As an impasse between Greece and the troika on a range of issues remains unbridged, the government is considering unilaterally submitting legislation that would extend a reduced 13 percent value-added tax rate on food services beyond a six-month trial period that expires at the end of this month, Kathimerini understands.
The troika, which permitted Athens to lower a 26 percent VAT rate on tavernas and similar establishments in the summer in a bid to bolster the country’s crucial tourism sector and languishing small businesses, has not responded to a Greek proposal that the lower rate continue to apply next year. Unofficially, troika officials believe that maintaining VAT at 13 percent will lead to around 300 million euros less in revenue next year, sources indicate.
The legislation for the VAT is likely to be tagged onto a draft bill outlining a new unified property tax which is to be submitted in Parliament next week, after Saturday night’s scheduled vote on next year’s budget.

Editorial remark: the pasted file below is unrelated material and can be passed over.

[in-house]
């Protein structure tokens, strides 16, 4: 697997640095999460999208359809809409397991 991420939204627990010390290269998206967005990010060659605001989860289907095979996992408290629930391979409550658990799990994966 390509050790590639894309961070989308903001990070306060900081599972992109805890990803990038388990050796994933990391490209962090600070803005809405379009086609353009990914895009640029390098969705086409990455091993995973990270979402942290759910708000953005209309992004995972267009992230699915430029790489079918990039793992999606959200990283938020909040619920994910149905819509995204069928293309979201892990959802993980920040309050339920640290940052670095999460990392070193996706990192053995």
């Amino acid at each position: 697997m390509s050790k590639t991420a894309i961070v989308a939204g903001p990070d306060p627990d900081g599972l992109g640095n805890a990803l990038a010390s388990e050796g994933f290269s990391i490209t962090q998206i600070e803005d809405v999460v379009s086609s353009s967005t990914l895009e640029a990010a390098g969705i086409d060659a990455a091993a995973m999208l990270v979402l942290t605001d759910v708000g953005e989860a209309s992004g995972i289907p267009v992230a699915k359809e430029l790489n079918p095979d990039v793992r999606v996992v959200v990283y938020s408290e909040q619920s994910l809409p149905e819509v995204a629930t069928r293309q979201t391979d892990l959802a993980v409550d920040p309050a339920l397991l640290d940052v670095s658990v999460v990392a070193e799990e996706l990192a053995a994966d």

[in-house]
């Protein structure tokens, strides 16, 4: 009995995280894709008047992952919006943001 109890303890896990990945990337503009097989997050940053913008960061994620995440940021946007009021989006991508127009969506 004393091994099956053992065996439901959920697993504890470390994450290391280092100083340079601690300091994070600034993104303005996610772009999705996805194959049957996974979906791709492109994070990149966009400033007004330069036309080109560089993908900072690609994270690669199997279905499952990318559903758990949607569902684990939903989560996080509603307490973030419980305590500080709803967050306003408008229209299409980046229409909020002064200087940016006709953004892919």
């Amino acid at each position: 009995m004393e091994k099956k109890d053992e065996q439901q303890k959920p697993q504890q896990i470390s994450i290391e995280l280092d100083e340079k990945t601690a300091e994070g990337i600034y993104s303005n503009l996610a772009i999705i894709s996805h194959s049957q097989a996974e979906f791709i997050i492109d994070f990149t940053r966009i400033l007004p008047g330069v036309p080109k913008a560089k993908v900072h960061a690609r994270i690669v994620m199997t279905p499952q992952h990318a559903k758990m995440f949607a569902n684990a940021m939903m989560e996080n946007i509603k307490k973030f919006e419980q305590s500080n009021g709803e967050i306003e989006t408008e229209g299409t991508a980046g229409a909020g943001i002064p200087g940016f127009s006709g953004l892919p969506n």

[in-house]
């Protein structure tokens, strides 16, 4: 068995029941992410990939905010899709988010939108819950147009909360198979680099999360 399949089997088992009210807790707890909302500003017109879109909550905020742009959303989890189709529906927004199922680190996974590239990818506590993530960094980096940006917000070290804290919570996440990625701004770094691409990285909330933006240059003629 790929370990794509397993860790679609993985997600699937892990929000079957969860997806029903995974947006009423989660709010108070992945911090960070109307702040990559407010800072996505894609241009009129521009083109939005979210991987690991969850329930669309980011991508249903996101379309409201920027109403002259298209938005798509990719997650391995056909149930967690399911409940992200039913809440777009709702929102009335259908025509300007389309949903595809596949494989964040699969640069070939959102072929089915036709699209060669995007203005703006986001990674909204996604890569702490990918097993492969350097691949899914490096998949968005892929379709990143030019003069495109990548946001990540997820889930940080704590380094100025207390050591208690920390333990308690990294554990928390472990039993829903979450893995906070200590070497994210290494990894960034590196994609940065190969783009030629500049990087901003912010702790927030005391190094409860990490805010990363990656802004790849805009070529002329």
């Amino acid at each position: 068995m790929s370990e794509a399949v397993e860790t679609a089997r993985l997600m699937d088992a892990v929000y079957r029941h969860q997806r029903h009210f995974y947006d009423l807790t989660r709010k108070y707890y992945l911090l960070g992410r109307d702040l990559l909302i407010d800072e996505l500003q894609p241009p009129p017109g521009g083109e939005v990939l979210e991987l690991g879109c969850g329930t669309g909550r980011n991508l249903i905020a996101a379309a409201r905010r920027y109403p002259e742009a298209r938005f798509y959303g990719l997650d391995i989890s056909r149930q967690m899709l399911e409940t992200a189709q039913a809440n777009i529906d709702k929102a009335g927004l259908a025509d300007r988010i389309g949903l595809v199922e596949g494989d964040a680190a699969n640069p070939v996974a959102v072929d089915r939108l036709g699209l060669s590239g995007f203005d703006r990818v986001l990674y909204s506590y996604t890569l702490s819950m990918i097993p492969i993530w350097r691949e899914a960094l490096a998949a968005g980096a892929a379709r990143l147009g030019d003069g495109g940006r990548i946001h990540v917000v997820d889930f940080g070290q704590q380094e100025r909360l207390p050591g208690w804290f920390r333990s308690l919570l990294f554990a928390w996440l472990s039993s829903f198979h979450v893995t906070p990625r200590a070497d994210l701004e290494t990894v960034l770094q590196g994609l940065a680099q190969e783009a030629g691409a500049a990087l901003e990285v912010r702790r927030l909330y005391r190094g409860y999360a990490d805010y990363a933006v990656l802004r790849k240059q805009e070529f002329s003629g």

As the debate in Parliament on the budget heated up on Thursday, the government appeared to be coming under increasing pressure from coalition MPs, particularly those of conservative New Democracy, who indicated that they would support the budget bill but would not back legislation that may further threaten social cohesion. The possibility of a ban on home foreclosures being lifted at the end of the year continued to fuel the most vehement opposition.
The leftist opposition SYRIZA meanwhile submitted an amendment proposing the extension of the current status quo that protects owners of primary residences from foreclosure. SYRIZA sources attribute the government’s delay in tabling its own motion to extend the current ban to backpedaling under troika pressure.
The politically contentious issue of foreclosures is said to have been broached in talks on Thursday between Prime Minister Antonis Samaras and his deputy Evangelos Venizelos though the meeting focused on stalled plans to privatize the Public Power Corporation.
Troika envoys are expected to return to Athens after a Eurogroup summit on Monday for talks on the implementation of the prior actions linked to further rescue aid, chiefly the fate of state defense firm EAS, the size of a projected fiscal gap for next year and the issue of foreclosures.